Mushrooms
Honeydew Melon
Cantaloupe

*What about GMOs? Read this from the EWG website: 

Under a law passed in 2016, beginning in 2022, some GMO food products in the U.S. must be labeled. However, based on the final rule released in 2018, these labels may be difficult to interpret, with confusing terms like “bioengineered.” Until the law takes effect, consumers who want to avoid GMOs may choose organic zucchini, yellow squash, sweet corn, papaya, apples and potatoes.

Bottom line: Stretch your grocery budget by skipping organic for produce that is not likely to be contaminated by pesticides (or genetically modified). 

Invest in good fat

When it comes to fats, you need them in your diet. But the wrong fats, the cheapest ones like canola, vegetable, and corn oils, are quite unstable and will lead to inflammation in the body (read more here). That’s why it’s essential to invest in good fats like olive, avocado, and coconut oils. Butter or ghee (and even good quality bacon fat!) are great too.

To stretch your grocery budget and still get good quality fats, you don’t necessarily have to go with the most expensive. Sure cold-pressed, extra virgin, organic oils can be wonderful, but what you really want are pure and fresh healthy fats.

Buy the best quality you can afford, and unless you’re using them rapidly, don’t buy oils in massive vats. While you may spend less initially, if your oil oxidates or goes rancid before you use it, your savings will be in vain.

Bottom line: Good fats are important so choose them carefully and only buy them in quantities you will use quickly.

Do you have to be such a snob about grass-fed meat?

As we mentioned above, conventional beef is typically higher in pesticides, antibiotics, and unhealthy fats (and lower in essential fatty acids – Omega-3s and CLA) than organic, grass-fed, grass-finished beef. That said, even conventional meat is more nutritious pound for pound than plant-based substitutes.

When it comes to buying meat and poultry, the labels can be extremely overwhelming. While not all producers use this certification, The Global Animal Partnership (GAP) is a good place to learn about the ideal levels of standards for chicken farmers producers as well as producers of beef and other meat. You might be familiar with these ratings from Whole Foods or brands like Applegate Farms or Niman Ranch, but the best way to know if you are getting quality meat is to take the time to do your research, learn about where your meat comes from, and how it was raised.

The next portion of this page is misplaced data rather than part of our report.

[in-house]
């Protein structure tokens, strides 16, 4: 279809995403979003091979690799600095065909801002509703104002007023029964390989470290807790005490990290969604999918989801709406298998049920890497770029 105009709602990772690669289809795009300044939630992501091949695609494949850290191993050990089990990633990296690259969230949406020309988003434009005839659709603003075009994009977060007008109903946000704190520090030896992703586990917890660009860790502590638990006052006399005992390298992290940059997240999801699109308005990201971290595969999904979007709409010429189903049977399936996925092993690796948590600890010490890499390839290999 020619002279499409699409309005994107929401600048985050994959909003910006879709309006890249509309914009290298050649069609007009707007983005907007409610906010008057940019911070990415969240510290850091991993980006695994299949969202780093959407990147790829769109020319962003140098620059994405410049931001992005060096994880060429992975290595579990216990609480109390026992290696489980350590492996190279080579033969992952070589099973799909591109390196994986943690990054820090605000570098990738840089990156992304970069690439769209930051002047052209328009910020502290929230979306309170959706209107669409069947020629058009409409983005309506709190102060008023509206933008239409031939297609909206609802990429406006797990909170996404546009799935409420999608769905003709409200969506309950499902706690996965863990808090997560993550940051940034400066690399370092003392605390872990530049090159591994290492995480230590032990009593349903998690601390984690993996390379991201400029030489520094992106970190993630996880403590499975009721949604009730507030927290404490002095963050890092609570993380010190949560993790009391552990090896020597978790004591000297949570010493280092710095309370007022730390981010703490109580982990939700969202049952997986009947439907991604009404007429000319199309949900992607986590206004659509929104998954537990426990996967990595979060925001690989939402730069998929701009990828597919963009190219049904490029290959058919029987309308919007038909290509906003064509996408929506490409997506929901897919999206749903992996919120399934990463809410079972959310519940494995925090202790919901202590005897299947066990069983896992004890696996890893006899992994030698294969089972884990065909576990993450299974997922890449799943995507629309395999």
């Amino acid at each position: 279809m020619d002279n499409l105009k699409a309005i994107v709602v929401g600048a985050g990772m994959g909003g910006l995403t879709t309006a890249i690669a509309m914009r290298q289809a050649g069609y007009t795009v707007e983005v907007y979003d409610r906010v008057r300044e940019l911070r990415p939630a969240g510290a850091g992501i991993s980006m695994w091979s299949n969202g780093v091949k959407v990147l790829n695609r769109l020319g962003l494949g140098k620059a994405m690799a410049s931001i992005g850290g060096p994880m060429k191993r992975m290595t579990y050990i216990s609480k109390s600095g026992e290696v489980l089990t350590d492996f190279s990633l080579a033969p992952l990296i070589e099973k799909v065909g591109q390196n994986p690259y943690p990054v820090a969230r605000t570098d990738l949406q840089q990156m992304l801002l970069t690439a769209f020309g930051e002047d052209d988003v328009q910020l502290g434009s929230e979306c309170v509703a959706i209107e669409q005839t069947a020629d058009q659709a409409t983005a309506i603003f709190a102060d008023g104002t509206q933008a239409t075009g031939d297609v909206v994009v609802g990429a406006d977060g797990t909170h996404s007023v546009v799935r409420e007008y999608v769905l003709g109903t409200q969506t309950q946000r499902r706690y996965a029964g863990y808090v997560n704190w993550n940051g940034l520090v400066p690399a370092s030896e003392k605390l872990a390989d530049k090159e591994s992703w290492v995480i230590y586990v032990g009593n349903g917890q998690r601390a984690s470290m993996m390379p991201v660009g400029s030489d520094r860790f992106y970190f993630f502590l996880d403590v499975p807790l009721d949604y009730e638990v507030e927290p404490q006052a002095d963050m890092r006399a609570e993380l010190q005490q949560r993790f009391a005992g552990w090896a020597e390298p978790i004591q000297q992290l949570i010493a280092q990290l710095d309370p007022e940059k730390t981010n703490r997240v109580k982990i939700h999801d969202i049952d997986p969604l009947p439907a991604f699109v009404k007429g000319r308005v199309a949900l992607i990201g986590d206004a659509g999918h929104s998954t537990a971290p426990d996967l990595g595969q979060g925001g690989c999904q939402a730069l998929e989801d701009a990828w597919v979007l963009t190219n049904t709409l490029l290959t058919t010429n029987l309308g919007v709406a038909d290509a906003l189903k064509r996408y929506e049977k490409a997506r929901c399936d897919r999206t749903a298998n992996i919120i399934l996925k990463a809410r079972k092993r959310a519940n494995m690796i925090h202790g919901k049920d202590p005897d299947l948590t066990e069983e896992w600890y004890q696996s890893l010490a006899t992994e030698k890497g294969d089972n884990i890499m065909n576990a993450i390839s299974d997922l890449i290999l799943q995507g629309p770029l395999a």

But meat is so expensive, and the really good stuff is bound to be out of budget, right?

Not necessarily…

While the cost of food varies wildly, here’s a snapshot comparison of a pound of ground beef (85% lean/15% fat) as of March 2022:

  • “All Natural” ground beef from Walmart $5.46/pound
  • “Organic grass fed” ground beef from Walmart $6.28/pound
  • “Grass fed and grass finish” (best quality) ground beef from Butcher Box $7.50/pound

Compare this with meatless versions (that have significantly less nutritional density):

And just for fun, here’s the cost of a pound of… Snickers Bars ringing in at $7.51/pound!!!

As of this writing, Walmart does not stock organic chicken or poultry with a GAP rating. Boneless “Free-Range” Perdue chicken breasts come in at $4.94/pound, but it’s worth noting that Perdue has been sued more than once for claiming their chicken was “humanely raised”.

Priced at $8.33/pound, Butcher Box sells step 3 boneless chicken breasts, a step below pasture-raised according to the GAP rating, which guarantees the birds have been raised with access to outdoors. Like beef, chicken raised with higher standards has provides better nutrition.